Then the trail explodes to an open patch of downhill where we can pass and I take it like an Olympic skier. The drop resembles fell running, because it’s more like controlled falling, and not so much like running. That’s when I hear someone smack off the ground behind me. Haha, poor sap. I turn to see the blue shirt and bald head of Antoine getting back to his feet. I thought he might have been lost in the crowd, but he must have followed me like the lead duck in a flying-V.
I guess I’m not getting away that quickly.
Back to the old routine. He leads, I lead, repeat. As 40k ticks on and the mountains pass by, I can feel both of our paces quickening.
“Antoine! Your pace is ambitious!” I call to him. He agrees but does not slow. I guess we’re going to race now. 40k turns to 45k with majestic panoramas cruising by all around us. They look like stock images pre-loaded into a new laptop.
We push on the uphill, we roll through the technical downhills, kicking off rocks, jumping over the gaps and diving down the drops. Antoine tells me he is just excited to get to a town. He has been talking about drinking a cold can of Coke for over an hour now. He gets it, too. As we come into the next aid station in a nearby town. There’s hot soup, an assortment of cold drinks and… Petr.
Wait, Petr?! What the hell are you doing here?
“I just wanted rest,” he says, sucking his soup through a straw with his legs up on the folding chair in front of him. I don’t recall seeing any other 100k runners, and quick math tells me Petr is lounging in 3rd while he has his little soup holiday at aid station 5. Antoine offers me a Coke and refuses to let me buy. I’m more focused on the Czech with his legs up that was supposed to be the shining jewel of Taiwan Beast Runners.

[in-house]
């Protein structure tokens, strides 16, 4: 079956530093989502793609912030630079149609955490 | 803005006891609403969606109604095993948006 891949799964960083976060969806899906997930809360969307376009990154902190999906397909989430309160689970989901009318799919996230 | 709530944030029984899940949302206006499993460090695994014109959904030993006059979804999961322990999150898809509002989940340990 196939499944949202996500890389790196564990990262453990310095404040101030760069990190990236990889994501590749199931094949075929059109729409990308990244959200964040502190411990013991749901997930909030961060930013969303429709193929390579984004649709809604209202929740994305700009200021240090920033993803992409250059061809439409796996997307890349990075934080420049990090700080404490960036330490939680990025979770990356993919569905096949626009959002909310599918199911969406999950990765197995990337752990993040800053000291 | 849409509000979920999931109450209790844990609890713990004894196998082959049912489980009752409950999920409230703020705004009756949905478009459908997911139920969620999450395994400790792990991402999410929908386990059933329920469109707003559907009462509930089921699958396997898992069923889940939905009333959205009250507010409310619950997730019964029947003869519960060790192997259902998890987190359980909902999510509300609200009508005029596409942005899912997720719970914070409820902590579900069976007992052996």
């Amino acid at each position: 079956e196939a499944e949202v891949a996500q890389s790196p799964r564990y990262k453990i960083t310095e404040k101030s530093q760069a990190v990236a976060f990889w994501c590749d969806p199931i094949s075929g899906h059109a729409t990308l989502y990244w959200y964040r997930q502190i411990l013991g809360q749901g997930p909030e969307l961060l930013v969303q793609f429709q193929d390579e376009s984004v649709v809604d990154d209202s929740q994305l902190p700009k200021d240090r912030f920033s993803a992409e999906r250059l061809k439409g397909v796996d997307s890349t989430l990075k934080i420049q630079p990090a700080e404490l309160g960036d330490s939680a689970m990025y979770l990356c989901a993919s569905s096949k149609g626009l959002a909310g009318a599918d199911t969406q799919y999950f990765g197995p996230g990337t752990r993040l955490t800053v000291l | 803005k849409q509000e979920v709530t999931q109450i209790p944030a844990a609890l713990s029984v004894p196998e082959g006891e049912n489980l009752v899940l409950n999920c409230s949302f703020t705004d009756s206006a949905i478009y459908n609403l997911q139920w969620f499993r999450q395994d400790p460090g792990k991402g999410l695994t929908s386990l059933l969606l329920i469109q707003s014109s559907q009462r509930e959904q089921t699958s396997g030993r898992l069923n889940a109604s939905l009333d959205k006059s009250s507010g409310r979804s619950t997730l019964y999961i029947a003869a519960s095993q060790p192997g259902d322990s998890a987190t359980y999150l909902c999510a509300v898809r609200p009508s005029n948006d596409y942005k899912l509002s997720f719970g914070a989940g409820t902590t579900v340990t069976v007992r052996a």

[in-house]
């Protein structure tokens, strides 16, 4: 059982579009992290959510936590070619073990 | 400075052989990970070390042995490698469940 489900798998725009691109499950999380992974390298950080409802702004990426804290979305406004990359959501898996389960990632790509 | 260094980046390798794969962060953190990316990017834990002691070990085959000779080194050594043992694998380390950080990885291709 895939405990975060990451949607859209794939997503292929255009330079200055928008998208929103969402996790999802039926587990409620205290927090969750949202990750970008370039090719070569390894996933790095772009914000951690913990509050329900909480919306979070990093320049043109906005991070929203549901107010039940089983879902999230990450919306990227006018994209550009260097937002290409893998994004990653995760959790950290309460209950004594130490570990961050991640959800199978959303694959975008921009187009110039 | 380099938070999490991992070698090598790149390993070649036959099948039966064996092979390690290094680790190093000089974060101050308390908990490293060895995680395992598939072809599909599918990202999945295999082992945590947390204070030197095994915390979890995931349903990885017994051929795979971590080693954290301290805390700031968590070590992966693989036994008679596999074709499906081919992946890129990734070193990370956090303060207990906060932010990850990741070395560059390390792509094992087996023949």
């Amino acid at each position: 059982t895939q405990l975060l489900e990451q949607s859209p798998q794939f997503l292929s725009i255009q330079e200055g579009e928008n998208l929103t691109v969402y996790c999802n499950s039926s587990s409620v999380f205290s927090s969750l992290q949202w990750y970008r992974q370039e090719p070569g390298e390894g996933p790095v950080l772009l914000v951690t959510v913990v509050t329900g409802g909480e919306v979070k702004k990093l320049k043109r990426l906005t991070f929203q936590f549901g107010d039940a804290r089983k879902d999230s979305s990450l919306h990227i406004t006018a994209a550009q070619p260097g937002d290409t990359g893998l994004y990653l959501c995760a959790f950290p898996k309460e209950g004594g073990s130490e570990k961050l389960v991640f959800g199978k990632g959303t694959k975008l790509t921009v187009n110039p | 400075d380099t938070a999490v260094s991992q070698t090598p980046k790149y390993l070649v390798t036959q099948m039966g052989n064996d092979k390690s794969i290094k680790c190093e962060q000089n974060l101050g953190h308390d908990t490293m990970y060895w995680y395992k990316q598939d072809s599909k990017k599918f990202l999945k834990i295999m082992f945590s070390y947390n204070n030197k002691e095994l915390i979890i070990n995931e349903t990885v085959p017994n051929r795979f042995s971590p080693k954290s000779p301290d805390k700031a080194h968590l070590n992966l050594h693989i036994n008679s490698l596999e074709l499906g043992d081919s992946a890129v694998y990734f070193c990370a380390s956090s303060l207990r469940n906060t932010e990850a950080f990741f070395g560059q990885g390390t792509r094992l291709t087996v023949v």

My bottles are ready, a worker shouts. I take them from a crew member and Petr grabs his bamboo stick cane (where did he get a cane from?) and tells me to come catch him, as he departs from the station in a hobble like a shorter, blond Gandalf.
Basically the same thing.
Antoine and I check fluids, I suck down a gel, and we get on the move again with Petr somewhere ahead. But he doesn’t stay that way for long. In the scramble through the tea fields, we spot him lumbering away with his stick. When I catch him, I’m treated to the experience of racing alongside Petr. He slings his stick in his pack and gets back into a run with us, chatting away about his race so far. This section is pretty technical and tough to follow at high speed, so we’re jumping down into the muddy tea field basins and using hands to climb up retaining walls. Antoine sees this as a chance and takes off, falling off the path and bouncing off walls and jumping down into recently drained basins. I notice this and Petr gives me the nod to pick up the pace. 50k ticks by. When we’re treated to a concrete downhill, I’m the first to make the corner alongside Petr and we both roll down the road at a smooth pace with Antoine fading behind us.